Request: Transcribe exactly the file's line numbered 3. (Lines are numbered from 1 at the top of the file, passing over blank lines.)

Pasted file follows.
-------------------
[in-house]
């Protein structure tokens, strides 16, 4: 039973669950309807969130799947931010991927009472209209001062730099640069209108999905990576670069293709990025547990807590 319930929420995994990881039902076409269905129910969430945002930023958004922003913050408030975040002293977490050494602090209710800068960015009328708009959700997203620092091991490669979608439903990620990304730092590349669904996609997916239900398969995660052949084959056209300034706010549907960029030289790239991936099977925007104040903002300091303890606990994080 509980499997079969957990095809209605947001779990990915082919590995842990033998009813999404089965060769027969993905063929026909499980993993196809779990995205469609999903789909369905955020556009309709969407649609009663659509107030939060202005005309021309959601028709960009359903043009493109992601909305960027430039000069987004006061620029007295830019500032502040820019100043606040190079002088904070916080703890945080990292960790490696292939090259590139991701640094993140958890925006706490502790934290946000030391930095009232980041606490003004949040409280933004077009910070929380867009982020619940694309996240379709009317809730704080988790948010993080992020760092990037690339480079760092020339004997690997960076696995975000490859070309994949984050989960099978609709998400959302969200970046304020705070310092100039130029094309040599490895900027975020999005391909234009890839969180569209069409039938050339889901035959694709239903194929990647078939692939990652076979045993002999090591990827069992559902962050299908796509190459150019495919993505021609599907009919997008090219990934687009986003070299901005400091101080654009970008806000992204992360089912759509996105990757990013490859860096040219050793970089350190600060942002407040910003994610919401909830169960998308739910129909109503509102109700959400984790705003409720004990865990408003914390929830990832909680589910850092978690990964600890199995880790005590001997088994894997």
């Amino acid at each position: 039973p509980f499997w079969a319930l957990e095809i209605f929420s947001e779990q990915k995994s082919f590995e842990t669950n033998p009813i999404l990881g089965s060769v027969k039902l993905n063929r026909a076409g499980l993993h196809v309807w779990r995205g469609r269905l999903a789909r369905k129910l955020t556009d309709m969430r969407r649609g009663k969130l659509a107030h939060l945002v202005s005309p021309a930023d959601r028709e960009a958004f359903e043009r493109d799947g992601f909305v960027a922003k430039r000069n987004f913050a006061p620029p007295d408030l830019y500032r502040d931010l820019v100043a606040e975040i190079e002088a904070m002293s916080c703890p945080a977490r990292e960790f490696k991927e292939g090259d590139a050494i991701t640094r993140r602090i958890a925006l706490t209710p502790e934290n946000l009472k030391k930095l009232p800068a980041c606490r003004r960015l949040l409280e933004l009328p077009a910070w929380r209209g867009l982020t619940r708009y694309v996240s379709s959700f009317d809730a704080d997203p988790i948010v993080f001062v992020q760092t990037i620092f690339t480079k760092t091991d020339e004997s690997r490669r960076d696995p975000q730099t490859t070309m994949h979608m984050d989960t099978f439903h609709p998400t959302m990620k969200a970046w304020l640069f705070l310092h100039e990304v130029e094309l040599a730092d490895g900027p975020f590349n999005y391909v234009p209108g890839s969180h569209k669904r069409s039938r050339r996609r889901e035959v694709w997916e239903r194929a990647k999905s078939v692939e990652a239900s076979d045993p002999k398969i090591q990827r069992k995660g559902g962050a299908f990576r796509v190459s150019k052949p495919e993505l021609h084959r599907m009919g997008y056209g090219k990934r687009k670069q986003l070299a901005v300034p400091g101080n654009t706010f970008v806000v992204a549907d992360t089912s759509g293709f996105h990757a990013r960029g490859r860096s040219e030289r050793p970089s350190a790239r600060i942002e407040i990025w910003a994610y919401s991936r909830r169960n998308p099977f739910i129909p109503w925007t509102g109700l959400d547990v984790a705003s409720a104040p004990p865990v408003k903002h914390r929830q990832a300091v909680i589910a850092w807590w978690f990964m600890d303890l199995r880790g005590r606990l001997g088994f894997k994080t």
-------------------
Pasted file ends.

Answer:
């Amino acid at each position: 039973p509980f499997w079969a319930l957990e095809i209605f929420s947001e779990q990915k995994s082919f590995e842990t669950n033998p009813i999404l990881g089965s060769v027969k039902l993905n063929r026909a076409g499980l993993h196809v309807w779990r995205g469609r269905l999903a789909r369905k129910l955020t556009d309709m969430r969407r649609g009663k969130l659509a107030h939060l945002v202005s005309p021309a930023d959601r028709e960009a958004f359903e043009r493109d799947g992601f909305v960027a922003k430039r000069n987004f913050a006061p620029p007295d408030l830019y500032r502040d931010l820019v100043a606040e975040i190079e002088a904070m002293s916080c703890p945080a977490r990292e960790f490696k991927e292939g090259d590139a050494i991701t640094r993140r602090i958890a925006l706490t209710p502790e934290n946000l009472k030391k930095l009232p800068a980041c606490r003004r960015l949040l409280e933004l009328p077009a910070w929380r209209g867009l982020t619940r708009y694309v996240s379709s959700f009317d809730a704080d997203p988790i948010v993080f001062v992020q760092t990037i620092f690339t480079k760092t091991d020339e004997s690997r490669r960076d696995p975000q730099t490859t070309m994949h979608m984050d989960t099978f439903h609709p998400t959302m990620k969200a970046w304020l640069f705070l310092h100039e990304v130029e094309l040599a730092d490895g900027p975020f590349n999005y391909v234009p209108g890839s969180h569209k669904r069409s039938r050339r996609r889901e035959v694709w997916e239903r194929a990647k999905s078939v692939e990652a239900s076979d045993p002999k398969i090591q990827r069992k995660g559902g962050a299908f990576r796509v190459s150019k052949p495919e993505l021609h084959r599907m009919g997008y056209g090219k990934r687009k670069q986003l070299a901005v300034p400091g101080n654009t706010f970008v806000v992204a549907d992360t089912s759509g293709f996105h990757a990013r960029g490859r860096s040219e030289r050793p970089s350190a790239r600060i942002e407040i990025w910003a994610y919401s991936r909830r169960n998308p099977f739910i129909p109503w925007t509102g109700l959400d547990v984790a705003s409720a104040p004990p865990v408003k903002h914390r929830q990832a300091v909680i589910a850092w807590w978690f990964m600890d303890l199995r880790g005590r606990l001997g088994f894997k994080t």